Results 1 to 4 of 4
  1. #1
    Join Date
    Mar 2011
    Location
    Atlanta GA
    Posts
    250

    Default What should I be looking for this time of year in hive?

    Greetings all! This weekend in Atlanta the temp will be 70 so I was going to go in the hive and check things out. Should I attempt to check out the brood box and pull out frames or is that too disruptive this time of year? Should I rotate honey frames if the ones in the middle are out of honey? Let me know your thoughts on what to look for and any action I should take. This is unusually warm weather so I wanted to take advantage of it. Thank you for your help.

  2. #2
    Join Date
    Nov 2003
    Location
    Williston, NC, USA
    Posts
    1,779

    Default Re: What should I be looking for this time of year in hive?

    I know lots of beeks who are going to disagree with me, but here's where I stand with opening the hives this weekend. . .even though it's supposed to be in the mid-seventies: I won't do it. It's supposed to get cold again next week with snow predictions for February. The girls have propolized their boxes up all snug to be safe, dry and warm during those really cold days. I know they went into the winter with plenty of stores. These warmer days, I've been watching their activities. They have field feeders that they could care less about, so they obviously have plenty of honey (hefting the boxes also tells me I'm right), but lately they're raiding the bird feeders, collecting seed dust in lieu of pollen! That tells me the queen is laying and they need more protein than is available in the hives. I've also seen them collecting pollen from blooming dandelions, but since they're converging at the feeders, I've been making a dry mixture of sugar and BeeMax and putting it in the bird feeders! They're going through a cup and a half of it every day! They've worked out a deal with the birds who get their seed early morning and at dusk; the bees get their BeeMax in the middle of the day.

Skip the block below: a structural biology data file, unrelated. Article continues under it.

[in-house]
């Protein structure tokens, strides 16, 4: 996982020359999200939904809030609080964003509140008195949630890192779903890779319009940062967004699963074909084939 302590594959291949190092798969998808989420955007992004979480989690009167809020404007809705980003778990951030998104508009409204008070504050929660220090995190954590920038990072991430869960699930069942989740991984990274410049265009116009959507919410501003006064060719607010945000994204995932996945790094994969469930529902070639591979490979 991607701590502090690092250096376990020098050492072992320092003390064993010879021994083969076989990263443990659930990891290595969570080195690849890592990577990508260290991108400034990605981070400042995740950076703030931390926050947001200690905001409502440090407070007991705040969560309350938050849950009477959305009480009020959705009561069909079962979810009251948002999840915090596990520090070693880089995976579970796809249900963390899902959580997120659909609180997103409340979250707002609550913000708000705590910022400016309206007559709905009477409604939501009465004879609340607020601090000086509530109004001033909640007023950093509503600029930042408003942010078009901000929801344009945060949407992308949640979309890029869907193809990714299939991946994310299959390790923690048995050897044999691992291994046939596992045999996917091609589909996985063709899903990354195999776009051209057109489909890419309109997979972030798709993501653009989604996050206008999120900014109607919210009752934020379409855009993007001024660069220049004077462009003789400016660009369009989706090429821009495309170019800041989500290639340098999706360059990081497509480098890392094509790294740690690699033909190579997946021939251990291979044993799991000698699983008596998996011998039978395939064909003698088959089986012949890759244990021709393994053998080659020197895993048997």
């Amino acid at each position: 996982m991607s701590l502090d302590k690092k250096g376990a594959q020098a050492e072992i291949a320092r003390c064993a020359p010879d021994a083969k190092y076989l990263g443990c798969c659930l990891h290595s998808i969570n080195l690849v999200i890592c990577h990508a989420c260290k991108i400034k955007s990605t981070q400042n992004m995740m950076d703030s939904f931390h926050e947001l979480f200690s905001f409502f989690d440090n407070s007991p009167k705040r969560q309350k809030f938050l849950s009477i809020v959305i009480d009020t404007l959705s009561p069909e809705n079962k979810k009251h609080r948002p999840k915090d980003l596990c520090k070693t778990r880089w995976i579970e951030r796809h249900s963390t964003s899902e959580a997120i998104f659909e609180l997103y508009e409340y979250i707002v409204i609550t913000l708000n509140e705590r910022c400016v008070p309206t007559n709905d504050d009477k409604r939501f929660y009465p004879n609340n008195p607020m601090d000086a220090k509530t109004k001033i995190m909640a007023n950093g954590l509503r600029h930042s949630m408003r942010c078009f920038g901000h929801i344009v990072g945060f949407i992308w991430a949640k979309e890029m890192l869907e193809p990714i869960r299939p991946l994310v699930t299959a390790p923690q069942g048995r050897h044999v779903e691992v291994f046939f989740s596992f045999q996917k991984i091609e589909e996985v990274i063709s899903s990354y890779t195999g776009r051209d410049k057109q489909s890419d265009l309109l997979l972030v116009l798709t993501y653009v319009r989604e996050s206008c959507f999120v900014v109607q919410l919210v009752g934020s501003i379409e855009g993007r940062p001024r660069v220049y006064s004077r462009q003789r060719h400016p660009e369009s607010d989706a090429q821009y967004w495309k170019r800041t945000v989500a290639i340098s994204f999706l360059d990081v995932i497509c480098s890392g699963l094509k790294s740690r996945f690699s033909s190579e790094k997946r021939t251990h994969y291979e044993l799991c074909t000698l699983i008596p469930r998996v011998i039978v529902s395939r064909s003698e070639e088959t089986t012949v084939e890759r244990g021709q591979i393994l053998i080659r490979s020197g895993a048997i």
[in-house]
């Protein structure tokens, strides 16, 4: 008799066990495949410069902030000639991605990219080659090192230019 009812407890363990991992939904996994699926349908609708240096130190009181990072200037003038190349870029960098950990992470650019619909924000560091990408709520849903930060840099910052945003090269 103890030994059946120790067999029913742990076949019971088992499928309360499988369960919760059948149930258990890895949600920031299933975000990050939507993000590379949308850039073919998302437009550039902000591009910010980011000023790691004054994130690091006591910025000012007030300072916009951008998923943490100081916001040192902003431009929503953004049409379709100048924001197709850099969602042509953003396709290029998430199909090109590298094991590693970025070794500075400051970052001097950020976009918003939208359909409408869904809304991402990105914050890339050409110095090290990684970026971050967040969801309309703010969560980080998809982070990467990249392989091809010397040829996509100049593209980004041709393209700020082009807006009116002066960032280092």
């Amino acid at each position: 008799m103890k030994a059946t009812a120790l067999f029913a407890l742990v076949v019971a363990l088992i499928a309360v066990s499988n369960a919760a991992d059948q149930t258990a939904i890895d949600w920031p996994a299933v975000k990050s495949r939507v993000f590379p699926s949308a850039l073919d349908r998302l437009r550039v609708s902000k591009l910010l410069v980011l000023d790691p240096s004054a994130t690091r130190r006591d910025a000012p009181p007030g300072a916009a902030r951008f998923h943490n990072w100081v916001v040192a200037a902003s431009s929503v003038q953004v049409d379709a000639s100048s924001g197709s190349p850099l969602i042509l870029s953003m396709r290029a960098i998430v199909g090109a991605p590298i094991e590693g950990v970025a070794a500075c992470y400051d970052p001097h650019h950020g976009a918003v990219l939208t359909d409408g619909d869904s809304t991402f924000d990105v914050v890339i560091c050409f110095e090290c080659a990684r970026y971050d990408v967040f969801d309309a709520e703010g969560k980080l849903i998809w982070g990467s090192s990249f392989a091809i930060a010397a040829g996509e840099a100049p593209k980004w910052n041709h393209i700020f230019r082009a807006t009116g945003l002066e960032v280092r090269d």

I say just watch the front of your hives, heft the boxes to check stores, and watch your girls to see if they're needing anything.

  3. #3
    Join Date
    Feb 2007
    Location
    owensboro,ky
    Posts
    2,243

    Default Re: What should I be looking for this time of year in hive?

    Never pull out brood frames if there are not enough drones FLYING to mate with a virgin replacement queen
    Many hives are killed by a damaged queen that the bees replace but can't get their new queen mated
    You don't have kill your queen just "roll" her replacing or pulling a frame from the brood nest and damage a leg, the bees will know and try to supercede her
    Good Luck, Mike
    "Wine is a constant proof that God loves us and loves to see us happy" Ben Franklin

  4. #4
    Join Date
    Mar 2011
    Location
    Atlanta GA
    Posts
    250

    Default Re: What should I be looking for this time of year in hive?

    Very good advice! That is exactly why I asked. I think I will observe from the outside

Bookmarks

Posting Permissions

  • You may not post new threads
  • You may not post replies
  • You may not post attachments
  • You may not edit your posts
  •  
Ads